8 Places to Find Real Buried Treasure

Jade cove in fog. Big Sur, California
Amit Basu Photography / Getty Images

Buried treasure is more than a fairy-tale plot line, as it turns out. From gold to gemstones to copper to possibly a queen's jewels, there are throngs of extremely valuable items hidden away in the mountains, coves, and oceans of the U.S. Finding certain stashes proves to be more difficult than others—for example, spending a day digging in Arkansas' Crater of Diamonds versus spending a lifetime decoding a series of ciphers.

Choose your challenge with these eight destinations for modern-day treasure hunters.

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Crater of Diamonds State Park, Arkansas

People digging for treasure at Crater of Diamonds State Park

Doug Wertman / Wikimedia Commons / CC BY 2.0

Diamonds were first discovered on the site that's now known as Crater of Diamonds State Park in the early 1900s. After failed attempts at commercial mining, the rural southwestern Arkansas treasure trove became a 900-acre tourist attraction. Public interest was piqued in the 1950s, when a 15-carat stone—later named the Star of Arkansas—was discovered.

Today, a 37-acre plowed field in the middle of the park acts as the diamond-hunting hub. More than 29,000 diamonds have been found since the Crater of Diamonds became a state park. That's about 600 per year, according to the Arkansas Department of Parks and Tourism, and the policy is "finders, keepers."

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Jade Cove, California

Person standing on a rock in Jade Cove, California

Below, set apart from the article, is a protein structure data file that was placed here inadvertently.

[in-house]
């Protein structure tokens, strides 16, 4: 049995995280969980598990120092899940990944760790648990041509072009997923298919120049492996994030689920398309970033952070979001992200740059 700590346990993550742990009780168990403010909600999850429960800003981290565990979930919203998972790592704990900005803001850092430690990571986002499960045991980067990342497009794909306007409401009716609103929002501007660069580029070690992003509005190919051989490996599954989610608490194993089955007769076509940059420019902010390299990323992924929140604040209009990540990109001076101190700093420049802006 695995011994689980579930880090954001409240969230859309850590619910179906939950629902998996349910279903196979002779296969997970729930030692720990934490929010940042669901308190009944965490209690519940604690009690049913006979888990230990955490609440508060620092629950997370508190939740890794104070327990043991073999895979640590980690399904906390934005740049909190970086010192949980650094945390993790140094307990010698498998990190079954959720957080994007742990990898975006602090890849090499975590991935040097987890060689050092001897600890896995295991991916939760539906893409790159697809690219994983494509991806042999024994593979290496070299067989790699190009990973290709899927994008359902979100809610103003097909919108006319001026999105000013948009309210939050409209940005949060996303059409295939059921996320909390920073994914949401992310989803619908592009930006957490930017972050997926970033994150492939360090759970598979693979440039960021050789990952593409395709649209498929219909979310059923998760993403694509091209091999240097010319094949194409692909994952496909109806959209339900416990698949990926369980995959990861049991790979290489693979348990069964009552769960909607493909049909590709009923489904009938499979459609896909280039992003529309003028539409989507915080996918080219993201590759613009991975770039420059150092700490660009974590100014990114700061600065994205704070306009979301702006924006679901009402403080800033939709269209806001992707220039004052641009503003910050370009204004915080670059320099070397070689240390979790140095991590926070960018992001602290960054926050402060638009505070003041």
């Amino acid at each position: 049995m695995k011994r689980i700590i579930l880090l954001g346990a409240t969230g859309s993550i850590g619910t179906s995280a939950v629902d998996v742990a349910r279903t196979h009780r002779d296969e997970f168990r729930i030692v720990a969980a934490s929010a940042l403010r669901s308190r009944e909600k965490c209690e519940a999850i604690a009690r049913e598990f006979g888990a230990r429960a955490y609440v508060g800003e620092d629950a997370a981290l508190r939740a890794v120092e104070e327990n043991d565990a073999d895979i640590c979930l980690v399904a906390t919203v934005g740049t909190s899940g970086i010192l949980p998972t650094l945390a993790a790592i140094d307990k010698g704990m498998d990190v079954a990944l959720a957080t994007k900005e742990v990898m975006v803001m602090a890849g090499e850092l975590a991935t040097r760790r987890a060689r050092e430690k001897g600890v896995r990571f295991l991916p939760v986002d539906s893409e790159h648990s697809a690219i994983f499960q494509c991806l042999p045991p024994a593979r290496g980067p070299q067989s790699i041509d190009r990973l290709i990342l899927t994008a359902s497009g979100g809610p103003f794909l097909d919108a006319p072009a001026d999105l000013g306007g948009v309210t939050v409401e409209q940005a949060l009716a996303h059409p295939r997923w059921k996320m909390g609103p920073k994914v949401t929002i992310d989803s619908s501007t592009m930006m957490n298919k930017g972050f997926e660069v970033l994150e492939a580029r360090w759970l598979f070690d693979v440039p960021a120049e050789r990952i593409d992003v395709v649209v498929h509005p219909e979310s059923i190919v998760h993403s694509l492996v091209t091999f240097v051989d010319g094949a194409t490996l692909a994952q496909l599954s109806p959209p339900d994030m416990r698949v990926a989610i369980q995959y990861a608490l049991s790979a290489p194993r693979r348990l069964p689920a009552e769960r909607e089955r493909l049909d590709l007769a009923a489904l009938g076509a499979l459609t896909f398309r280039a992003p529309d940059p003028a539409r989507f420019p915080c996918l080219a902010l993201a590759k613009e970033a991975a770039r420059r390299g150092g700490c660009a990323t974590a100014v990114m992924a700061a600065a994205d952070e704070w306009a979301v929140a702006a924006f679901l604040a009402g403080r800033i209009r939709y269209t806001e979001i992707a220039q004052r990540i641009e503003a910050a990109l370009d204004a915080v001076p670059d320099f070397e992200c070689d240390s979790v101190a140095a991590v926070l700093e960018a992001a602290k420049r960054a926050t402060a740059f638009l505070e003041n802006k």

Bryan Hughes / Flickr / CC BY-SA 2.0

Jade is a semiprecious gemstone, often green in color, that can be found on the shore and in the waters of Jade Cove, a scenic seaside area in Big Sur on California’s Central Coast. Scuba divers tend to find the largest stones offshore, but casual treasure seekers sometimes find sizable pebbles on the beach during low tide or after a storm.

Jade Cove is an idyllic place to hunt for treasure—the stunning coastal scenery can be as rewarding as finding a gemstone. The cove is quite difficult to access, which helps keep the number of jade-seekers down. Also, regulations stipulate that only hand tools are allowed to help extract the jade and that collectors may only take what they can carry themselves.

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Ozark Hills, Missouri

Ozark Hills lost copper mine in Southern Missouri

Jon Manjeot / Shutterstock

A lucrative copper mine was once operating near the Current River in Missouri’s Ozark Hills. In the mid-18th century, the mine’s owner, Joseph Slater, would allegedly float large amounts of high-grade copper down to New Orleans. In an effort to keep the location of his mine secret, he filed a claim for the mine several miles from where it actually was. This means that the location of one of the country’s most profitable copper mines was never known to anyone but Slater and his daughter.

Slater moved away with intentions of returning to the mine one day, but he died before he could do so. It's said that he and his daughter carefully covered its entrance so that no one would be able to find it before they returned, but treasure hunters and curiosity seekers have been scouring the area for almost a century to no avail. Thus, it's been dubbed the Lost Copper Mine.

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Amelia Island, Florida

Pier at Amelia Island, where the San Miguel is
Dan Reynolds Photography / Getty Images

One of the largest remaining unfound treasures in the U.S. is thought to be sitting somewhere along the Atlantic coast of Florida. Small finds like hundreds of gold coins have created a sort of trail of breadcrumbs, suggesting that the San Miguel, a Spanish treasure ship lost in 1715, went down near Amelia Island. The vessel was carrying gold and other valuable items—potentially the Queen's jewels—that Amelia Research & Recovery says could be worth as much as $2 billion today.

Despite finding fragments of other ships that were part of the Spanish cargo fleet alongside the San Miguel, no one has found the suspected billion-dollar haul yet. One salvage company, Queens Jewels, now owns rights to the 1715 fleet shipwreck site, and up to two dozen subcontractors sign up to search the site alongside it every summer.